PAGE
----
Challenges of molecular spectroscopy: Theory meets experiment
CECAM-HQ-EPFL, Lausanne, Switzerland
Advanced spectroscopic techniques have given us detailed pictures of molecular structure and properties, and served as the driving force for the development of new theories and approximations for quantum dynamics. Novel techniques have enabled the study of a large variety of compounds, ranging from small molecules to metal complexes, organometallic compounds, and biorelevant ions. Yet, at the moment, there is no theoretical method capable of exactly reproducing spectroscopic experimental results fully from first principles; each method makes a more or less severe approximation to the Schrödinger equation.1 It is of fundamental importance to understand if and how approximated theory can still meet experiment.
Infrared (IR) and rotational spectroscopies provide traditional approaches to study molecular geometries. The field is expanding quickly and these traditional methods are being implemented into an apparatus of different spectroscopic techniques. Since free-electron laser (FEL) user facilities became available, optical spectroscopy has been coupled to FEL and mass spectrometry, as in the Infrared Multiphoton Dissociation (IRMPD) spectroscopy.2,3 Special chemical physical conditions can be set up for spectroscopic experiments,4 as in the case of helium nanodroplet isolation infrared spectroscopy,5 which is able to investigate the structure of individual molecules at their ground rovibrational state, interactions within molecular clusters, and supramolecular aggregation at 0.37 K. Theoretical simulations can, in principle, reproduce all such experiments.6-12 However, limitations exist due to the imperfect accuracy of the potential energy surface and quantum dynamics; only an experimental validation can provide the necessary assessment.
Vibrationally resolved electronic spectra, while typically less resolved due to broadening,13 pose other challenges, including the necessity to describe excited electronic states, normal-mode displacement, distortion, and rotation (Duschinsky effect). A traditional way for computing vibronic spectra is the harmonic method.14 Many research groups nowadays account for the anharmonicity with vibrational perturbation theory15,16 or with semiclassical trajectory-based approaches combined with on-the-fly ab initio evaluation of the potential energy surface.17-20 As of recently, temperature effects21 and non-Condon effects22 can be easily included in these calculations. Other participants of the workshop made important contributions to the treatment of solvent effects on condensed-phase spectra.23-25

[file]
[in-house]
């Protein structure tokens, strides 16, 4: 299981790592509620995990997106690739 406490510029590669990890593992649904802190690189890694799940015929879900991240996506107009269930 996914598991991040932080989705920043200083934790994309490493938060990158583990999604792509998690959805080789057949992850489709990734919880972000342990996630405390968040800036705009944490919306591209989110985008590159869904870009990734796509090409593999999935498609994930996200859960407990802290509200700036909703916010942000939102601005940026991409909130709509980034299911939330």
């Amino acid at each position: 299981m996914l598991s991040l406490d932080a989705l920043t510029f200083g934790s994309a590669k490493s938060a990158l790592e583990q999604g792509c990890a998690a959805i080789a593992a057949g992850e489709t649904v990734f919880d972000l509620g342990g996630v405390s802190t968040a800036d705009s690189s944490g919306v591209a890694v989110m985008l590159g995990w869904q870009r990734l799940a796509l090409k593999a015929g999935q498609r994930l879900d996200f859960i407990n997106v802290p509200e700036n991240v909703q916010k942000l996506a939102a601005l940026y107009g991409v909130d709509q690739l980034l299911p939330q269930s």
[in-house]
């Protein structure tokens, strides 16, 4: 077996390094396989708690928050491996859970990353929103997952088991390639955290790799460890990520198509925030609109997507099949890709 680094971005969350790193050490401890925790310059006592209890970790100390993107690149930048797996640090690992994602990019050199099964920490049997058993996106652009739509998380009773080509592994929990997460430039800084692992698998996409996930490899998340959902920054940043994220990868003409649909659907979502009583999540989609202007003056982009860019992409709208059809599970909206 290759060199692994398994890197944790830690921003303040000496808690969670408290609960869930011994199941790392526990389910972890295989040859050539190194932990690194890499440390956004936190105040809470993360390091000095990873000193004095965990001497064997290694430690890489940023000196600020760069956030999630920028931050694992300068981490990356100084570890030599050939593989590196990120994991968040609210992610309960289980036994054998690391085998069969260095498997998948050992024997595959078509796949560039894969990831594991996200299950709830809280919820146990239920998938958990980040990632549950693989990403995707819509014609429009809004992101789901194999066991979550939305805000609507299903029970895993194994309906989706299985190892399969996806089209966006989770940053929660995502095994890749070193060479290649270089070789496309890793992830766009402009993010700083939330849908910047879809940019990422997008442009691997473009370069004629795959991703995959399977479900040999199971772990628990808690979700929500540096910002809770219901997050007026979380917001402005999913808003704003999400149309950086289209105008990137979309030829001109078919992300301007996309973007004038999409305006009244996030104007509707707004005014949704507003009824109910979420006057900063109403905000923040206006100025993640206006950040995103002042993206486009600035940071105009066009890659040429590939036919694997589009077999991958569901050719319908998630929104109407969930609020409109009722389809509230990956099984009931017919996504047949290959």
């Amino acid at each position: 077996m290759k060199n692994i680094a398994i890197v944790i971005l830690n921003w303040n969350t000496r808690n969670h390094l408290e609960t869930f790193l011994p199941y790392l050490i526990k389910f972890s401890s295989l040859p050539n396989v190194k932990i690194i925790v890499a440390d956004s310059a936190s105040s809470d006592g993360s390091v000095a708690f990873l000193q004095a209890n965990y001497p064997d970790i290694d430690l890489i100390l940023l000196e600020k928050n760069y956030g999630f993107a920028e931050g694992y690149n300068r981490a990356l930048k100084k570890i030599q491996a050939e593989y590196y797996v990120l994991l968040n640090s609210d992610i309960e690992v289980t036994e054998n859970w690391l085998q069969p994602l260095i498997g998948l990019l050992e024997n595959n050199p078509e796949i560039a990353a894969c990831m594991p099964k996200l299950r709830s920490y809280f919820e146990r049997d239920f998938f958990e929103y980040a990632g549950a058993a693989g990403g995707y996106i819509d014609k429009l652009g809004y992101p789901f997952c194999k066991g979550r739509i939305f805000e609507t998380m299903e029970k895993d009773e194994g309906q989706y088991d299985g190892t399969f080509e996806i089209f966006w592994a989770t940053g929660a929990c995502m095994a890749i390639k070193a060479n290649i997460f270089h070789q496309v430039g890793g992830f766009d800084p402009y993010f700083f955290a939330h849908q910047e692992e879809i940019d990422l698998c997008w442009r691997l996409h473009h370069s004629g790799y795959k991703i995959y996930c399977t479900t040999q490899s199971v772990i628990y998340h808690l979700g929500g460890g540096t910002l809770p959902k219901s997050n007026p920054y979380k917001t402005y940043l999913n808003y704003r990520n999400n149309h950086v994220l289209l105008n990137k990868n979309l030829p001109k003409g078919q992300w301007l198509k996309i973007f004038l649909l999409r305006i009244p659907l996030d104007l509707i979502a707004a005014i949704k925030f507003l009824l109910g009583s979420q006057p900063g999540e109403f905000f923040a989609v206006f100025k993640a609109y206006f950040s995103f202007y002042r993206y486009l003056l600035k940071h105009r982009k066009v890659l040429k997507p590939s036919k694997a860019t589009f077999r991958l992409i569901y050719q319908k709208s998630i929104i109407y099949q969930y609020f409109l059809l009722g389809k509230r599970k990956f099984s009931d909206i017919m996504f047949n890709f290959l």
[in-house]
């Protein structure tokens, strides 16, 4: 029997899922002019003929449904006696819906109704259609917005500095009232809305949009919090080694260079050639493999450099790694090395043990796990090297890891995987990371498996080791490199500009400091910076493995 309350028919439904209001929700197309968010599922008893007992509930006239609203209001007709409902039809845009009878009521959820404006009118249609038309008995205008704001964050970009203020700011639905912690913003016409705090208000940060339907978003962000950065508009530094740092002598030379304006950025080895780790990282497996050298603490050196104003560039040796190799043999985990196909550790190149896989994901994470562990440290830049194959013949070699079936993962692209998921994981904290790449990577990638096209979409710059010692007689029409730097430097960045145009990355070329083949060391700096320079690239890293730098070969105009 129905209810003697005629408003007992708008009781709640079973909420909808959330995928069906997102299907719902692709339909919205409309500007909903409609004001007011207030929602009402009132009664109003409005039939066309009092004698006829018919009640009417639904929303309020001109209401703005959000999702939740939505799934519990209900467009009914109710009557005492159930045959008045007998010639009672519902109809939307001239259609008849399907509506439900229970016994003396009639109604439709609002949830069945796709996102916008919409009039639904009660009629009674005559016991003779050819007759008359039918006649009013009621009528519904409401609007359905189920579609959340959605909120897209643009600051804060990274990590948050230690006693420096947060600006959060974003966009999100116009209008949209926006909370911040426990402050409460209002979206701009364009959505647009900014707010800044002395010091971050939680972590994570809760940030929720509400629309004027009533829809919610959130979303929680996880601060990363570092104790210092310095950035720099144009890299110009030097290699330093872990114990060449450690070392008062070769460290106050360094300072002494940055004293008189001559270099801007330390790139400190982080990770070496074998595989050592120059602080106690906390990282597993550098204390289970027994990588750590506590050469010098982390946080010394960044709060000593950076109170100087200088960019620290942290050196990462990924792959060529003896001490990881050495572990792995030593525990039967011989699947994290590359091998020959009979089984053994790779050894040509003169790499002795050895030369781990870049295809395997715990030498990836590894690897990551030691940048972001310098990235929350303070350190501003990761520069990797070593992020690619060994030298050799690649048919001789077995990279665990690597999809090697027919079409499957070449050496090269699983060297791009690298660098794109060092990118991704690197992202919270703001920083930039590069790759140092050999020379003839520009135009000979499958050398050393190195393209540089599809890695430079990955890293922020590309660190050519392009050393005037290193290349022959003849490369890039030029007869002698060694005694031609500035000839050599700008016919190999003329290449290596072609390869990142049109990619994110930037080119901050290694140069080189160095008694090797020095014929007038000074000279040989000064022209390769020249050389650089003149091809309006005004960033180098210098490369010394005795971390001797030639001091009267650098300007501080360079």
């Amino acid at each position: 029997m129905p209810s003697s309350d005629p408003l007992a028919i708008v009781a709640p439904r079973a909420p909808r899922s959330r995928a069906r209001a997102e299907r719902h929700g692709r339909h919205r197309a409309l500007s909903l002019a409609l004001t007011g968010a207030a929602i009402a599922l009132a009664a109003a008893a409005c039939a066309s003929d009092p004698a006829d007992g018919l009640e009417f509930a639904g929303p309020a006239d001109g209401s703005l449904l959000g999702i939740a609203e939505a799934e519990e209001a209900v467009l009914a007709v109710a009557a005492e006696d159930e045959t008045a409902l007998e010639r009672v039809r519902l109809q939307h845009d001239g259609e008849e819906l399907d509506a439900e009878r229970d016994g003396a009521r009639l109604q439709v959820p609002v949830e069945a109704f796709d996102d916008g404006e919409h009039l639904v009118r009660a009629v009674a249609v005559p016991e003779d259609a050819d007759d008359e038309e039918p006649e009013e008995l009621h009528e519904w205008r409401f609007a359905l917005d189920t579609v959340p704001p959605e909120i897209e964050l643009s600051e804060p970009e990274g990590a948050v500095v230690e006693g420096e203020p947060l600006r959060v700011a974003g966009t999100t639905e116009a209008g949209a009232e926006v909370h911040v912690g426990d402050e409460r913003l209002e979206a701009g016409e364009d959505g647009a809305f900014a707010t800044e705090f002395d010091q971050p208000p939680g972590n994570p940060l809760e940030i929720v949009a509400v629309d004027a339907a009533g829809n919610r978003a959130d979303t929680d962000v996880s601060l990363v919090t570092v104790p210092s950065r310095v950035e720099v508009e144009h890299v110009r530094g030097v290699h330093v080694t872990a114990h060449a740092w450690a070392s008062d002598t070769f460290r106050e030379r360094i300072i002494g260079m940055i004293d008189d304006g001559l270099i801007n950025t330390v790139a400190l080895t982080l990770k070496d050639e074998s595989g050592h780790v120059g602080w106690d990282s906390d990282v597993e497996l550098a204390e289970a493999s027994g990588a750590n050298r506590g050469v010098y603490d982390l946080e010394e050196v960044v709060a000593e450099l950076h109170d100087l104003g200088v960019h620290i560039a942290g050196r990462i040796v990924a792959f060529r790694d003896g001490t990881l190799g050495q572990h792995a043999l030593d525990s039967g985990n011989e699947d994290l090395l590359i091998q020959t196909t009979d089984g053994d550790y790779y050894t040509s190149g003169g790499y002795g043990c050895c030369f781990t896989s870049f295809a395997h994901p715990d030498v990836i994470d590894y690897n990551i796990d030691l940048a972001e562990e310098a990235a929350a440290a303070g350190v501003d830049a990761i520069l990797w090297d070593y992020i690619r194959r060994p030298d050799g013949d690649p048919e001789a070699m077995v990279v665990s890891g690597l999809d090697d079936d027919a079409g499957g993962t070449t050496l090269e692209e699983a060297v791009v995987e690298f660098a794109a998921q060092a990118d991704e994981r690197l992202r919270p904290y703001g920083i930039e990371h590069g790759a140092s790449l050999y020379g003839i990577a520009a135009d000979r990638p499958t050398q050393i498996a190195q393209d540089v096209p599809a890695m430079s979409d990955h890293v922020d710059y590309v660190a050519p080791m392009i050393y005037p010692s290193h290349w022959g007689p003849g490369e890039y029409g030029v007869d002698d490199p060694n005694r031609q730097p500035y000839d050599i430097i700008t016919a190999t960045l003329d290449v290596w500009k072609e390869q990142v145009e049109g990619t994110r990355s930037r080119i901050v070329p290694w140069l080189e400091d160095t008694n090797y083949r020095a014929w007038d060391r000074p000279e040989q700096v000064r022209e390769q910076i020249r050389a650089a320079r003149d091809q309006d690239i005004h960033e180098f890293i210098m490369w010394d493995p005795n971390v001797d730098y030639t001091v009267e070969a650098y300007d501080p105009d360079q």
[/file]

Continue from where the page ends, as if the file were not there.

Time-resolved spectroscopy has become a hot topic ever since the Nobel prize in chemistry was awarded to Zewail. While pump-probe spectroscopies of different flavors are becoming almost routine, more recently, 2D spectroscopies interrogating both nuclear26 and electronic motion have come to the lime-light. Anharmonicities as well as the coupling between vibrational modes can be monitored, whereas linear spectroscopies do not easily reveal microscopic details of the underlying processes in the condensed phase. The fifth-order two-dimensional Raman spectroscopy is a tool for identifying certain modes in photophysical processes.27 While theoretical simulations of two-dimensional vibrational spectra often employ classical molecular dynamics, recent experiments employing hybrid two-dimensional Raman-terahertz spectroscopy identified strong nuclear quantum effects in hydrogen-bonding liquids, e.g., in liquid water.28 In the visible part of the spectrum, one of the most intensely studied systems is the Fenna–Matthews–Olson complex that plays a major role in the light harvesting process29; 2D electronic spectroscopy of this system attempts to explain whether the highly efficient excitation transport is dominantly of quantum nature.30
Frank Grossmann (Technische Universität Dresden) - Organiser & speaker
Michele Ceotto (Università degli Studi di Milano) - Organiser & speaker
Jiri Vanicek (Ecole Polytechnique Federale de Lausanne) - Organiser & speaker
Tomislav Begusic (California Institute of Technology) - Organiser & speaker